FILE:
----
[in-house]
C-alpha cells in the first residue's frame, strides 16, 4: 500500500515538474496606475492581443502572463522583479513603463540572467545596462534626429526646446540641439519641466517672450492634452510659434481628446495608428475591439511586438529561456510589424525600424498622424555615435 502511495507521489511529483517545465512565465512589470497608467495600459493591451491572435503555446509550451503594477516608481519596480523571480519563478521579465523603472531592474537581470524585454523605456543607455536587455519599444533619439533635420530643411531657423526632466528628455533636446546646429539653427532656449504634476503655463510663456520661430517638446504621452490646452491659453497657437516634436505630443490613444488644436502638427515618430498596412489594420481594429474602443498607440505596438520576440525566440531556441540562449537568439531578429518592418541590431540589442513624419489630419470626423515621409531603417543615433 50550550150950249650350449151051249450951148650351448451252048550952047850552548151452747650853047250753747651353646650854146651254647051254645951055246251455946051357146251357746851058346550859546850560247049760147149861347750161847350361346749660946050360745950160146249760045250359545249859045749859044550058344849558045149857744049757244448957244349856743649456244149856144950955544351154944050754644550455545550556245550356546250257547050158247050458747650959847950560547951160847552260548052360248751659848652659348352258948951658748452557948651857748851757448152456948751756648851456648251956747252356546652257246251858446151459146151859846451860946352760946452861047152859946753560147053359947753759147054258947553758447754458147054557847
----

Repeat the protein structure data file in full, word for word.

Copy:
[in-house]
C-alpha cells in the first residue's frame, strides 16, 4: 500500500515538474496606475492581443502572463522583479513603463540572467545596462534626429526646446540641439519641466517672450492634452510659434481628446495608428475591439511586438529561456510589424525600424498622424555615435 502511495507521489511529483517545465512565465512589470497608467495600459493591451491572435503555446509550451503594477516608481519596480523571480519563478521579465523603472531592474537581470524585454523605456543607455536587455519599444533619439533635420530643411531657423526632466528628455533636446546646429539653427532656449504634476503655463510663456520661430517638446504621452490646452491659453497657437516634436505630443490613444488644436502638427515618430498596412489594420481594429474602443498607440505596438520576440525566440531556441540562449537568439531578429518592418541590431540589442513624419489630419470626423515621409531603417543615433 50550550150950249650350449151051249450951148650351448451252048550952047850552548151452747650853047250753747651353646650854146651254647051254645951055246251455946051357146251357746851058346550859546850560247049760147149861347750161847350361346749660946050360745950160146249760045250359545249859045749859044550058344849558045149857744049757244448957244349856743649456244149856144950955544351154944050754644550455545550556245550356546250257547050158247050458747650959847950560547951160847552260548052360248751659848652659348352258948951658748452557948651857748851757448152456948751756648851456648251956747252356546652257246251858446151459146151859846451860946352760946452861047152859946753560147053359947753759147054258947553758447754458147054557847